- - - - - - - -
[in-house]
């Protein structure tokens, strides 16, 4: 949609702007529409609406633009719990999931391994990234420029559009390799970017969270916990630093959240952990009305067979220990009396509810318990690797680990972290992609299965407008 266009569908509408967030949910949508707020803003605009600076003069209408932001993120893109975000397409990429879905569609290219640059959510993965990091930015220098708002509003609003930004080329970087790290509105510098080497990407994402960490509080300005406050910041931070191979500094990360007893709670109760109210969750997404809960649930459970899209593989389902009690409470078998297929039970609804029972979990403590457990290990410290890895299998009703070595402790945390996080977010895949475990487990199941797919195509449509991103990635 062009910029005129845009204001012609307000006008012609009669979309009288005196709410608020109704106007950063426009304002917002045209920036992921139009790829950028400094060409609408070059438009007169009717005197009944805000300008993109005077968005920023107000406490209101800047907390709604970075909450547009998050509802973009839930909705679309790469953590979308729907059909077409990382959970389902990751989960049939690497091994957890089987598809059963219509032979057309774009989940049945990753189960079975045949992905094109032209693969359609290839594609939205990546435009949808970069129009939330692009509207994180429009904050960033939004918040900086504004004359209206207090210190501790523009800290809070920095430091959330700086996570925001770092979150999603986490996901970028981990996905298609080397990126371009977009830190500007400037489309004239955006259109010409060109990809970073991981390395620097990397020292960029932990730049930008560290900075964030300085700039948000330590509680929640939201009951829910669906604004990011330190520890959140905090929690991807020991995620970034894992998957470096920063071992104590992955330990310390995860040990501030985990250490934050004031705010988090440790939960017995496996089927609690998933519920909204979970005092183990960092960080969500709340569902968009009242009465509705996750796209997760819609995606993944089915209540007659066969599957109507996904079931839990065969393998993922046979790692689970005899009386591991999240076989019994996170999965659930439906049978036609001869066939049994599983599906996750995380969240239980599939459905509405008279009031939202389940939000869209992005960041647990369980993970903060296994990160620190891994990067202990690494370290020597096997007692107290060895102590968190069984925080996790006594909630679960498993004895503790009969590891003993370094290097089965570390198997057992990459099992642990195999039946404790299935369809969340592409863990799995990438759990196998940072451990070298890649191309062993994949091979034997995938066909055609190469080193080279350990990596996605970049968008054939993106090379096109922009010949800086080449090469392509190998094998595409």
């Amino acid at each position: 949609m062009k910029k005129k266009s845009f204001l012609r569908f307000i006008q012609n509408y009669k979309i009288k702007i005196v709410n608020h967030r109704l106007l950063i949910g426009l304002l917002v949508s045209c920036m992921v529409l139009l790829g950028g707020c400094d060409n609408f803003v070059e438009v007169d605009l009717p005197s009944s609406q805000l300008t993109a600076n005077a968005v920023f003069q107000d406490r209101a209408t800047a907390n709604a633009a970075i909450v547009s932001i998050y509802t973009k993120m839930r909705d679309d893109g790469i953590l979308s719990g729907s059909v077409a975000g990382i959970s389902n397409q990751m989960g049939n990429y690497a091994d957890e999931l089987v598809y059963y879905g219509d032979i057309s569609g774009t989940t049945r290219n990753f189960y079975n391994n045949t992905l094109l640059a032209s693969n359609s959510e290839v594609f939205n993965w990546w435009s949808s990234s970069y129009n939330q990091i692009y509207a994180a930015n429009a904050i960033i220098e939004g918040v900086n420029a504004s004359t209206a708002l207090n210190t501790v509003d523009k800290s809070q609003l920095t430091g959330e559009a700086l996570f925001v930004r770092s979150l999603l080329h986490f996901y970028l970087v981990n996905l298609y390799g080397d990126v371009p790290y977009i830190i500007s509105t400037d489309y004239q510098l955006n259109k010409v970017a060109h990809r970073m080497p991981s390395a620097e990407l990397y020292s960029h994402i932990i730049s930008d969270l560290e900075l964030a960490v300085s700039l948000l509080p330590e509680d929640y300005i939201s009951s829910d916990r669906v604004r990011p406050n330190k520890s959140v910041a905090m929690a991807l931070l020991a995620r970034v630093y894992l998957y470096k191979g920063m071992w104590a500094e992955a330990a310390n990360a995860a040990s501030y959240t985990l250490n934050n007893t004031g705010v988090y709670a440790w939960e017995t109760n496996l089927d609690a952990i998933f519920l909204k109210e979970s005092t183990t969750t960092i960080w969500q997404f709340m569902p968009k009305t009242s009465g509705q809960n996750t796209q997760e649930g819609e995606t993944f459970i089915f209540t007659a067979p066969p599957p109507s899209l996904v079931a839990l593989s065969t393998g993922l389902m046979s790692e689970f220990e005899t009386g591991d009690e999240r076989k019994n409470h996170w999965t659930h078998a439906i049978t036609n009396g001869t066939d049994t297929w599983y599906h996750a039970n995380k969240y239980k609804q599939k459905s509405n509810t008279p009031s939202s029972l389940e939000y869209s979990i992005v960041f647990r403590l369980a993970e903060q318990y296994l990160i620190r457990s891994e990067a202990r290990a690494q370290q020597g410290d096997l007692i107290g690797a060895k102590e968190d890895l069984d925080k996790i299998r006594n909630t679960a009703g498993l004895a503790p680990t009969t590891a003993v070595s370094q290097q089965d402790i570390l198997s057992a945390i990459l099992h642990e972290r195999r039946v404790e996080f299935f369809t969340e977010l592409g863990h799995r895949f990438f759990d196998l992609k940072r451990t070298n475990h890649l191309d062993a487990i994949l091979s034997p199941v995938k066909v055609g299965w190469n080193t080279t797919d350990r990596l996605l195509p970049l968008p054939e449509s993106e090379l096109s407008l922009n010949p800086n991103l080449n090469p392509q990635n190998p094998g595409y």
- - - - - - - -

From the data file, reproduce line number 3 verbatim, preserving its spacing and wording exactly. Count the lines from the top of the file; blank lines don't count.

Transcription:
């Amino acid at each position: 949609m062009k910029k005129k266009s845009f204001l012609r569908f307000i006008q012609n509408y009669k979309i009288k702007i005196v709410n608020h967030r109704l106007l950063i949910g426009l304002l917002v949508s045209c920036m992921v529409l139009l790829g950028g707020c400094d060409n609408f803003v070059e438009v007169d605009l009717p005197s009944s609406q805000l300008t993109a600076n005077a968005v920023f003069q107000d406490r209101a209408t800047a907390n709604a633009a970075i909450v547009s932001i998050y509802t973009k993120m839930r909705d679309d893109g790469i953590l979308s719990g729907s059909v077409a975000g990382i959970s389902n397409q990751m989960g049939n990429y690497a091994d957890e999931l089987v598809y059963y879905g219509d032979i057309s569609g774009t989940t049945r290219n990753f189960y079975n391994n045949t992905l094109l640059a032209s693969n359609s959510e290839v594609f939205n993965w990546w435009s949808s990234s970069y129009n939330q990091i692009y509207a994180a930015n429009a904050i960033i220098e939004g918040v900086n420029a504004s004359t209206a708002l207090n210190t501790v509003d523009k800290s809070q609003l920095t430091g959330e559009a700086l996570f925001v930004r770092s979150l999603l080329h986490f996901y970028l970087v981990n996905l298609y390799g080397d990126v371009p790290y977009i830190i500007s509105t400037d489309y004239q510098l955006n259109k010409v970017a060109h990809r970073m080497p991981s390395a620097e990407l990397y020292s960029h994402i932990i730049s930008d969270l560290e900075l964030a960490v300085s700039l948000l509080p330590e509680d929640y300005i939201s009951s829910d916990r669906v604004r990011p406050n330190k520890s959140v910041a905090m929690a991807l931070l020991a995620r970034v630093y894992l998957y470096k191979g920063m071992w104590a500094e992955a330990a310390n990360a995860a040990s501030y959240t985990l250490n934050n007893t004031g705010v988090y709670a440790w939960e017995t109760n496996l089927d609690a952990i998933f519920l909204k109210e979970s005092t183990t969750t960092i960080w969500q997404f709340m569902p968009k009305t009242s009465g509705q809960n996750t796209q997760e649930g819609e995606t993944f459970i089915f209540t007659a067979p066969p599957p109507s899209l996904v079931a839990l593989s065969t393998g993922l389902m046979s790692e689970f220990e005899t009386g591991d009690e999240r076989k019994n409470h996170w999965t659930h078998a439906i049978t036609n009396g001869t066939d049994t297929w599983y599906h996750a039970n995380k969240y239980k609804q599939k459905s509405n509810t008279p009031s939202s029972l389940e939000y869209s979990i992005v960041f647990r403590l369980a993970e903060q318990y296994l990160i620190r457990s891994e990067a202990r290990a690494q370290q020597g410290d096997l007692i107290g690797a060895k102590e968190d890895l069984d925080k996790i299998r006594n909630t679960a009703g498993l004895a503790p680990t009969t590891a003993v070595s370094q290097q089965d402790i570390l198997s057992a945390i990459l099992h642990e972290r195999r039946v404790e996080f299935f369809t969340e977010l592409g863990h799995r895949f990438f759990d196998l992609k940072r451990t070298n475990h890649l191309d062993a487990i994949l091979s034997p199941v995938k066909v055609g299965w190469n080193t080279t797919d350990r990596l996605l195509p970049l968008p054939e449509s993106e090379l096109s407008l922009n010949p800086n991103l080449n090469p392509q990635n190998p094998g595409y």